Dr. Matthew Fitzjohn (University of Liverpool) reports on Grand Designs in Ancient Greece, a public engagement project funded by the AHRC and the University of Liverpool which involves cross-curricular teaching and learning through play at primary and secondary school levels.
Inspired by my research on houses and households in the Greek world, my interest in digital humanities, and a love of small plastic bricks, I created the project Grand Designs in Ancient Greece in 2015. The main aim of the project has been to create schemes of work and classroom activities to encourage pupils at Key Stage (KS) 2, 3 and 4 (ages 7-16 years) and A Level students to develop their knowledge of archaeology and Ancient Greece. A further aim has been to promote pupils’ interest in Ancient Greece (Classical Civilisations and History more generally) by integrating learning about Ancient Greece with other subjects including English, Design and Technology, Geography and Computing.
Since 2016, I have been working with Peta Bulmer (postdoctoral researcher and the main LEGO builder on the project). We have been collaborating with teachers at nine schools in England to explore and devise cross-curricular teaching resources based on my research. Responding to teachers’ needs, we have created teaching resources and classroom activities that cover content including archaeological methods, house construction and decoration, as well as the lives of children and women in the past. We have visited schools and helped teachers to lead the activities but the majority of our resources have been used by teachers leading their own classroom activities.
The lessons on Ancient Greece are actively cross-curricular and bridge the gap between arts and humanities teaching and Science, Technology, Engineering and Maths (STEM) subjects, with learning through play. The project is putting the arts into STEM teaching in order to build up a ‘head of STEAM’ in classrooms. Many of the activities have been created to include the use of LEGO or other non-branded plastic building bricks. This has included learners building models of houses from Olynthos and using their knowledge of daily life in Ancient Greece to write their own stories about the past, and to illustrate them with storyboards or produce stop-motion films of their model creations.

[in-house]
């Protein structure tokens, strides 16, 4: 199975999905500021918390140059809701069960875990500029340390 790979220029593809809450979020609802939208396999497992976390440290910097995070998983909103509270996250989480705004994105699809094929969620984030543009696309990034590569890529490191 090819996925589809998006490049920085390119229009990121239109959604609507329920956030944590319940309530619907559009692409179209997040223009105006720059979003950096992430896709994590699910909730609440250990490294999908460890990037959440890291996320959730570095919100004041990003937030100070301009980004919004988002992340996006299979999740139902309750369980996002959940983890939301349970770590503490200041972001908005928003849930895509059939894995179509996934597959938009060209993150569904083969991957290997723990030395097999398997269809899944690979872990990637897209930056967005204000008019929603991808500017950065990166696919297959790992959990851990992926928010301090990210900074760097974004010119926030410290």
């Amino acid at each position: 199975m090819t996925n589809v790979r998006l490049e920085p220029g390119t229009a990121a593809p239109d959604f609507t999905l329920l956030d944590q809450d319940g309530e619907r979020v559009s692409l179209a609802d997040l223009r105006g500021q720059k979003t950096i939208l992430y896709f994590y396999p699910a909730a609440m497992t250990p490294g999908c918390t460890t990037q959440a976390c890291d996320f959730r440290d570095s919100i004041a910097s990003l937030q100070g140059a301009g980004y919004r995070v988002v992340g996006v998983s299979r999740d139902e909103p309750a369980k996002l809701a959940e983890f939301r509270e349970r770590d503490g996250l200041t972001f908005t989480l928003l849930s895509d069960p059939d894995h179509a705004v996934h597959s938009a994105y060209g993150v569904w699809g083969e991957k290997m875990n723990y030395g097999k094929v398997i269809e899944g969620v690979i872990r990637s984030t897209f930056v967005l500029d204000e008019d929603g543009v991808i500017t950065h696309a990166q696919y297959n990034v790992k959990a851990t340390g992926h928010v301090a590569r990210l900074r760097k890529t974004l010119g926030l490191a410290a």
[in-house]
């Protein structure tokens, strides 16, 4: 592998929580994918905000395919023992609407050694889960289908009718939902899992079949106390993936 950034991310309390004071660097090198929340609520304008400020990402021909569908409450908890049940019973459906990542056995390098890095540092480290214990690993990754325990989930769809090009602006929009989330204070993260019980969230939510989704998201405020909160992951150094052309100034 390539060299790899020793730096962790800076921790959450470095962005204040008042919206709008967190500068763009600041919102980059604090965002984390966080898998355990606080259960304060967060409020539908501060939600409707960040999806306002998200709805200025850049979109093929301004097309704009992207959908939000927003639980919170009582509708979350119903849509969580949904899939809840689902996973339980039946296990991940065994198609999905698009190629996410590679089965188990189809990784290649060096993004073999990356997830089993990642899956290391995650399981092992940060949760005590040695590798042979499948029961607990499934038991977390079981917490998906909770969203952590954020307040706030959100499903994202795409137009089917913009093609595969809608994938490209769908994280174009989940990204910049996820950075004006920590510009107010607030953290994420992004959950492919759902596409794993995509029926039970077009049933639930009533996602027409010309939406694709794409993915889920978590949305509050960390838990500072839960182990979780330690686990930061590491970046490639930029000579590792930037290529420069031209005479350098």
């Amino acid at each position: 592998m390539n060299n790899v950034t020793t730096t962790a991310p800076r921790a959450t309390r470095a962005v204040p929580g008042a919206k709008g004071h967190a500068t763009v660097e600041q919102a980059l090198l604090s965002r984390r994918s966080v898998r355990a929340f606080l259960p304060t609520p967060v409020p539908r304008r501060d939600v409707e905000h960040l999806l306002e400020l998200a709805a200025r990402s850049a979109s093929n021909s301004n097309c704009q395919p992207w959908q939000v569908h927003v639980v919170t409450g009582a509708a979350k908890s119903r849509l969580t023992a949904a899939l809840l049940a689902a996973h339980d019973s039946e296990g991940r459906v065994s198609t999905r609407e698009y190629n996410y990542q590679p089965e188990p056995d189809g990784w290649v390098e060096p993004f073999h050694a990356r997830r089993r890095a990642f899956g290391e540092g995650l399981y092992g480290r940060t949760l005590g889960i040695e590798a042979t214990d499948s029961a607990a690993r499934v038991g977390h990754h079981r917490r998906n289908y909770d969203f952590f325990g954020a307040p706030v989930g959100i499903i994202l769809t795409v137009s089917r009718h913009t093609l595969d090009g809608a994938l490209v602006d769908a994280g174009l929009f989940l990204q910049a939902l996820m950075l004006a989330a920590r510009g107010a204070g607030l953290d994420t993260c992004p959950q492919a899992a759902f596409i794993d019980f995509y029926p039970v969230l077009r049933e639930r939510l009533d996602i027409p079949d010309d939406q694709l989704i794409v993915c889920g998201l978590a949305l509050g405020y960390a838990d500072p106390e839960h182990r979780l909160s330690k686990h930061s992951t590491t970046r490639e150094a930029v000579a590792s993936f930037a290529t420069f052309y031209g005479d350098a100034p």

LEGO is also used to help pupils to learn about Pythagoras’ Theorem. This comes in very handy when they work as ‘archaeologists outside the classroom‘ to create archaeological grids and carry out surveys.
By thinking through and designing classical floor mosaics using LEGO tiles and analysing the geometrical features of houses, students learn about Ancient Greek art and architecture. Through these activities they also tackle problem-solving maths activities that enhance their skills in numeracy, measurement and comprehension of scale. The use of multimedia teaching and practical activities aim to make lessons that are of interest to all students of different ages, abilities, skills and interests.
The project would not have been possible without financial support from the Arts and Humanities Research Council and the Department of Archaeology, Classics and Egyptology at the University of Liverpool, and it would not have been such a success without the fantastic support of the teachers at our partner schools: Liverpool College, Liverpool; Carfield Primary School, Sheffield; King Henry VIII School, Coventry; Kempsey Primary School, Worcestershire; Patcham Junior School and Patcham High School Brighton; and the Priory Lewes. We are currently developing links with other schools, not only across the UK but also in Serbia and Italy.
You can download the primary and secondary resources from the TES website, here.I am keen to develop the resources and learn about how people may have used them, so please leave feedback or suggestions on the TES pages about the resources once you have seen or used them. If you would like to find out more about the project or get in touch with me directly please contact me at email@example.com.
by Matthew Fitzjohn